WORKERS in both the agriculture and fishing sectors are defined as formal labourers under the Sindh Industrial Relations Act 2013.
However, a big question mark hangs over the Act’s implementation as its relevant rules — those that ensure the unconditional right of association — have not been framed, something that the existing law does not permit.
Thus farm labourers are denied their right of association — their own union that will enable them to become a collective bargaining agent — a right guaranteed under Article 17 of the constitution.
Section 3 of the SIRA 2013 on ‘trade unions and freedom of association’ says that ‘workers without distinction, whatsoever, shall have the right to establish, subject to the rules of the organisation concerned, joint trade unions and associations of their own choice without previous authorisation’.
Farmers have been demanding their right to form unions so that they can organise themselves into a unit for collective bargaining enabling them to address the menace of bonded labour.
A recent study on cotton pickers of the Matiari district by Javed Hussain, who runs a non-governmental organisation, has highlighted the plight of women who work in the cotton sector.
Farm labourers are denied their right of association — their own union that will enable them to become a collective bargaining agent — a right guaranteed under Article 17 of the constitution
They get poor wages and remain vulnerable to sexual and economic exploitation. They are denied women rights and are exposed to the poisonous effects of pesticides in the absence of desired safety measures.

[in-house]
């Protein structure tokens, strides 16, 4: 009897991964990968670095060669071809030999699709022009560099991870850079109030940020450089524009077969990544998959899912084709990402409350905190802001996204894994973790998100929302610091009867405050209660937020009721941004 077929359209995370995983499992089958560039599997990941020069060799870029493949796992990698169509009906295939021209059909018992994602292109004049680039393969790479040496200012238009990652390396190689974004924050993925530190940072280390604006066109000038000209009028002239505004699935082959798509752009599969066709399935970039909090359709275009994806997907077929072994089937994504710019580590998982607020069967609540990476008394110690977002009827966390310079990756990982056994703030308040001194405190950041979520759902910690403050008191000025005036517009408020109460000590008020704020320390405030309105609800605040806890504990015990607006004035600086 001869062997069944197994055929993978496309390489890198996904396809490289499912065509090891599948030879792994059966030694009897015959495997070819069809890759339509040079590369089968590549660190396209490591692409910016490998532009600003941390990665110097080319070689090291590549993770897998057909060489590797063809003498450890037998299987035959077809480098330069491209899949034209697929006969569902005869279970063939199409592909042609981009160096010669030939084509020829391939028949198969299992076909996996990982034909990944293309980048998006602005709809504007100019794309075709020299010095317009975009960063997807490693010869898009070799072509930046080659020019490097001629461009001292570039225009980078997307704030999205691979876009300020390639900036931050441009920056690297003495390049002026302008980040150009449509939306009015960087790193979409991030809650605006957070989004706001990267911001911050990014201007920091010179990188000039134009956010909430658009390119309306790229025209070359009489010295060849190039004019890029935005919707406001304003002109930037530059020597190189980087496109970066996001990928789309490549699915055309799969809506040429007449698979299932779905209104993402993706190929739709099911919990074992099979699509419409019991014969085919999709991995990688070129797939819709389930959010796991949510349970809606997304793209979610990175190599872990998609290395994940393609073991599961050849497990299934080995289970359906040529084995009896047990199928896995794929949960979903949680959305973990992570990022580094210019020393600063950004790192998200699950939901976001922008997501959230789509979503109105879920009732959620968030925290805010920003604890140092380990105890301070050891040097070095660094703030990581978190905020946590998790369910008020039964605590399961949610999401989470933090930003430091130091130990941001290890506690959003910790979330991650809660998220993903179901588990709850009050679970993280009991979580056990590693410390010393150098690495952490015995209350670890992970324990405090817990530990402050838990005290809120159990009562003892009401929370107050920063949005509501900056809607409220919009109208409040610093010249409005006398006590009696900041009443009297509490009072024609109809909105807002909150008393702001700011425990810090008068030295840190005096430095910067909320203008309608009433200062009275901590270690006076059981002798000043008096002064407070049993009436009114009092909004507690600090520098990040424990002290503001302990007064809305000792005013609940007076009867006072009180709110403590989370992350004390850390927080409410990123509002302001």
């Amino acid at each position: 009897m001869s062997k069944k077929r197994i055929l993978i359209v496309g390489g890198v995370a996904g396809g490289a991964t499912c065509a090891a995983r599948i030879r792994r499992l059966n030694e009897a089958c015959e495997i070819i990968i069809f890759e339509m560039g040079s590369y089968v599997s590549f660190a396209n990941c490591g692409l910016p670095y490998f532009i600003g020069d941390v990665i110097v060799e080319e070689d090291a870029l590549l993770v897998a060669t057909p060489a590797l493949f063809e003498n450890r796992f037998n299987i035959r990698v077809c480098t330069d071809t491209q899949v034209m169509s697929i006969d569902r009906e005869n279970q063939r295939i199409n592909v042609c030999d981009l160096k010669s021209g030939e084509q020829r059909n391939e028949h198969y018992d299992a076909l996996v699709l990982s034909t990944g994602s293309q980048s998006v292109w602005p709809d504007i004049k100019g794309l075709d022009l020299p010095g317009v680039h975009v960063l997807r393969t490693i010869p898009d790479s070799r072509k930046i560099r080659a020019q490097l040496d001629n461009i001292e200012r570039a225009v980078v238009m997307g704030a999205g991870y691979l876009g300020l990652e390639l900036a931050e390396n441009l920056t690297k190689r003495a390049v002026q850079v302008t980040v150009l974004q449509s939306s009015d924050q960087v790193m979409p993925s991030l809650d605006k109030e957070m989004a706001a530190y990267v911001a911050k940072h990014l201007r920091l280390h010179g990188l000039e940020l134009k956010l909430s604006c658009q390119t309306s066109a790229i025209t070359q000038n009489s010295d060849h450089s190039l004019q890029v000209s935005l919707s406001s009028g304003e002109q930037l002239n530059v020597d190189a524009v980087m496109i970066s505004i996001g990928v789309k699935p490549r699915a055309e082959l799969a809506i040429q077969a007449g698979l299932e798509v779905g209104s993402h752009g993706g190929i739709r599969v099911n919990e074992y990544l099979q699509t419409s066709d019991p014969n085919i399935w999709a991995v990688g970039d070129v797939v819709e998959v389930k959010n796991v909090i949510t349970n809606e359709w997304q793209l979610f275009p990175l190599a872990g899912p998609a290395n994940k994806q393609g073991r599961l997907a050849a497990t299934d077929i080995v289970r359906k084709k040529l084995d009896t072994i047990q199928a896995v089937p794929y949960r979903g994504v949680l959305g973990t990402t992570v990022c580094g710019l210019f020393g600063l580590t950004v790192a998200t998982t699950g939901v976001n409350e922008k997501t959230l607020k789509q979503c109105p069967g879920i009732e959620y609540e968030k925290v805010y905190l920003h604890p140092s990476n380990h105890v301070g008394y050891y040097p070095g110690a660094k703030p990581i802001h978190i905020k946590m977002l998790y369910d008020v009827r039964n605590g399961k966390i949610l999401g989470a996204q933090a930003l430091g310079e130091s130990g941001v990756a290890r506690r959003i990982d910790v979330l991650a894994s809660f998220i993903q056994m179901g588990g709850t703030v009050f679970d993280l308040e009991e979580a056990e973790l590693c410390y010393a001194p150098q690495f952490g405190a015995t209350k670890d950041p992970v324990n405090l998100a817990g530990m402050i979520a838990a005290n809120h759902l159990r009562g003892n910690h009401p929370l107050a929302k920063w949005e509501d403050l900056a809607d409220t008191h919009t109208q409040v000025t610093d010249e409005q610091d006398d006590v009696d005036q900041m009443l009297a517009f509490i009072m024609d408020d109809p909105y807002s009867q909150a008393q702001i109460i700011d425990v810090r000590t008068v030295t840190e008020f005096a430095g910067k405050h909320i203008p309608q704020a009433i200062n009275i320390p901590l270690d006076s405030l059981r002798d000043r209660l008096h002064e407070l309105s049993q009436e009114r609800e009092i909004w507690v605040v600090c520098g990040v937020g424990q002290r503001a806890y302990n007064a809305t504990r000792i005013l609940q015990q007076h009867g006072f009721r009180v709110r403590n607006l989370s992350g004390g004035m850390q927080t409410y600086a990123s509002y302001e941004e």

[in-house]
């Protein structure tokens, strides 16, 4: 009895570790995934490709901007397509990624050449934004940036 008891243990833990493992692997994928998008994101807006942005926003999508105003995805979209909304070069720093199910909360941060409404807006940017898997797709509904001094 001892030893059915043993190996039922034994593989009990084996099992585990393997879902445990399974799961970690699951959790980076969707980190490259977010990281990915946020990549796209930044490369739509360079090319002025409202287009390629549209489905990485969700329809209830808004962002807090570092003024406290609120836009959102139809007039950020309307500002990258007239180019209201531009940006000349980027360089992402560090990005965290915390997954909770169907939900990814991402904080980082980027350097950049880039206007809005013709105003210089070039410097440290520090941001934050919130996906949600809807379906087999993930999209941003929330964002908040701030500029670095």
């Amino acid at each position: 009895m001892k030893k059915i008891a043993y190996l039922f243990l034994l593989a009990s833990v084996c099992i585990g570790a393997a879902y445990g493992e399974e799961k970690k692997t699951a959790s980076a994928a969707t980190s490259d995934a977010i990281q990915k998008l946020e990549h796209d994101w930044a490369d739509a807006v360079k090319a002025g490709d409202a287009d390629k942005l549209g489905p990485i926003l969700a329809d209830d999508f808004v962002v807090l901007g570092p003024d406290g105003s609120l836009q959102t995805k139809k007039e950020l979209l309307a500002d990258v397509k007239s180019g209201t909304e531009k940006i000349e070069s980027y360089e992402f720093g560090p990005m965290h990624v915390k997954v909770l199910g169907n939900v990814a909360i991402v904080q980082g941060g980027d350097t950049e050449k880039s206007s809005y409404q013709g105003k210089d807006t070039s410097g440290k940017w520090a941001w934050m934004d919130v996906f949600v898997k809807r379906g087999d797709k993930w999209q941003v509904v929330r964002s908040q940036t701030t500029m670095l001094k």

A noted labour rights activist Karamat Ali of the Pakistan Institute of Labour Education and Research says SIRA 2013 has been enacted, but until the list of exclusion is minimised in different labour laws, its implementation would remain a huge challenge.
He stressed that the right of association has to be unconditional. “These restrictions or exclusions limiting the number of office-bearers must go if workers are indeed to be protected. And an employer is to be clearly identified under the rules. Existing rules don’t allow a union’s formation”, he says.
He points out that the Sindh Tenancy Act 1950 described a hari as a ‘share cropper’. The act was amended and this definition done away with.
Therefore, he says, it is important that new rules of SIRA 2013 must be framed otherwise this legislation, too, would be considered eyewash. According to him, the same is the case with fishing sector workers. The government must address these issues without delay and come up with clarity. “Since our elected upper and lower houses mostly have landed gentry, they rarely come up with pro-worker laws”, he observes.
Sindh Abadgar Board’s Vice President Mehmood Nawaz Shah says that unskilled, semi-skilled and skilled labourers are working in the agriculture sector and it is encouraging indeed that they are being covered under some law at least because the Sindh Tenancy Act deals with only a specific category of haris.
Under the SIRA 2013, two unions of farm workers were registered in Mirpurkhas and Dadu districts with assistance from the National Trade Union Federation (NTUF). These unions have membership of 150 agriculture workers each and farmland owners are seeking their own registrations as employers.
These farmland owners are small and middle class landowners. Unions would, however, remain dysfunctional as they are treated as collective bargaining agents and the employer is clearly defined.
NTFU’s Nasir Mansoor asserts that initially these unions are seeking occupational, health and safety measures by employers’ and focusing on how a crop’s income and expenses are to be shared. “It is a positive sign that something has happened considering the fact that it is an evolving process”, he maintains.
Mansoor believes that multiple laws are applied to different segments of workers and these laws are simultaneously generalised and special in nature.
He says the government has to elaborate how cases of agriculture and fisheries workers are to be addressed: whether are to have separate courts or labour courts.
Under the SIRA 2013, farm and fishing sector workers are entitled to social security cover and protection under the Employees’ Old Age Benefits Institution for which their respective employers have to make some contribution.